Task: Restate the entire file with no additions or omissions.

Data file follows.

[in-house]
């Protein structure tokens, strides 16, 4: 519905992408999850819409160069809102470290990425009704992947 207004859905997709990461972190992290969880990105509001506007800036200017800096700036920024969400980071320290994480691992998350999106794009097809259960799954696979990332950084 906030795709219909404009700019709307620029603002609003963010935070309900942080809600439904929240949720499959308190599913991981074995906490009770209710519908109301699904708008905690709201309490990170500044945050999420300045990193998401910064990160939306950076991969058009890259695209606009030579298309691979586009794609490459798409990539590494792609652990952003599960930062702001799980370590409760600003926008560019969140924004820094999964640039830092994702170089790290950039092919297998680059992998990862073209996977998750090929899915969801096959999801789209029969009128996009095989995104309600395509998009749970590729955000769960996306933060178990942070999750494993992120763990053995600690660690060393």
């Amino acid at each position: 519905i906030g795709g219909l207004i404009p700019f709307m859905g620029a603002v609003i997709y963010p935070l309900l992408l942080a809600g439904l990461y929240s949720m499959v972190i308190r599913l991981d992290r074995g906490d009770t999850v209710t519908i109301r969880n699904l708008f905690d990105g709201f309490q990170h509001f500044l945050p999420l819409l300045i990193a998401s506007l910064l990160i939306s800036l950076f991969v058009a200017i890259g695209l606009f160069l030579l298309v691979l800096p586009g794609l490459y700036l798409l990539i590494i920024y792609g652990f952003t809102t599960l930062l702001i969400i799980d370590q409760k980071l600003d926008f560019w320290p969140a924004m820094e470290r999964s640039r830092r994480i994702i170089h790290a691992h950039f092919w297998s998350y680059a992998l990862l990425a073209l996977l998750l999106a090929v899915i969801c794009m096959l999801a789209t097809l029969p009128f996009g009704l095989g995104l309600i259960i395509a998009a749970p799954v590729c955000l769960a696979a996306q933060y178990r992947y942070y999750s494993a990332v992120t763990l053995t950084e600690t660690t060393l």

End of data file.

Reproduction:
[in-house]
């Protein structure tokens, strides 16, 4: 519905992408999850819409160069809102470290990425009704992947 207004859905997709990461972190992290969880990105509001506007800036200017800096700036920024969400980071320290994480691992998350999106794009097809259960799954696979990332950084 906030795709219909404009700019709307620029603002609003963010935070309900942080809600439904929240949720499959308190599913991981074995906490009770209710519908109301699904708008905690709201309490990170500044945050999420300045990193998401910064990160939306950076991969058009890259695209606009030579298309691979586009794609490459798409990539590494792609652990952003599960930062702001799980370590409760600003926008560019969140924004820094999964640039830092994702170089790290950039092919297998680059992998990862073209996977998750090929899915969801096959999801789209029969009128996009095989995104309600395509998009749970590729955000769960996306933060178990942070999750494993992120763990053995600690660690060393």
């Amino acid at each position: 519905i906030g795709g219909l207004i404009p700019f709307m859905g620029a603002v609003i997709y963010p935070l309900l992408l942080a809600g439904l990461y929240s949720m499959v972190i308190r599913l991981d992290r074995g906490d009770t999850v209710t519908i109301r969880n699904l708008f905690d990105g709201f309490q990170h509001f500044l945050p999420l819409l300045i990193a998401s506007l910064l990160i939306s800036l950076f991969v058009a200017i890259g695209l606009f160069l030579l298309v691979l800096p586009g794609l490459y700036l798409l990539i590494i920024y792609g652990f952003t809102t599960l930062l702001i969400i799980d370590q409760k980071l600003d926008f560019w320290p969140a924004m820094e470290r999964s640039r830092r994480i994702i170089h790290a691992h950039f092919w297998s998350y680059a992998l990862l990425a073209l996977l998750l999106a090929v899915i969801c794009m096959l999801a789209t097809l029969p009128f996009g009704l095989g995104l309600i259960i395509a998009a749970p799954v590729c955000l769960a696979a996306q933060y178990r992947y942070y999750s494993a990332v992120t763990l053995t950084e600690t660690t060393l």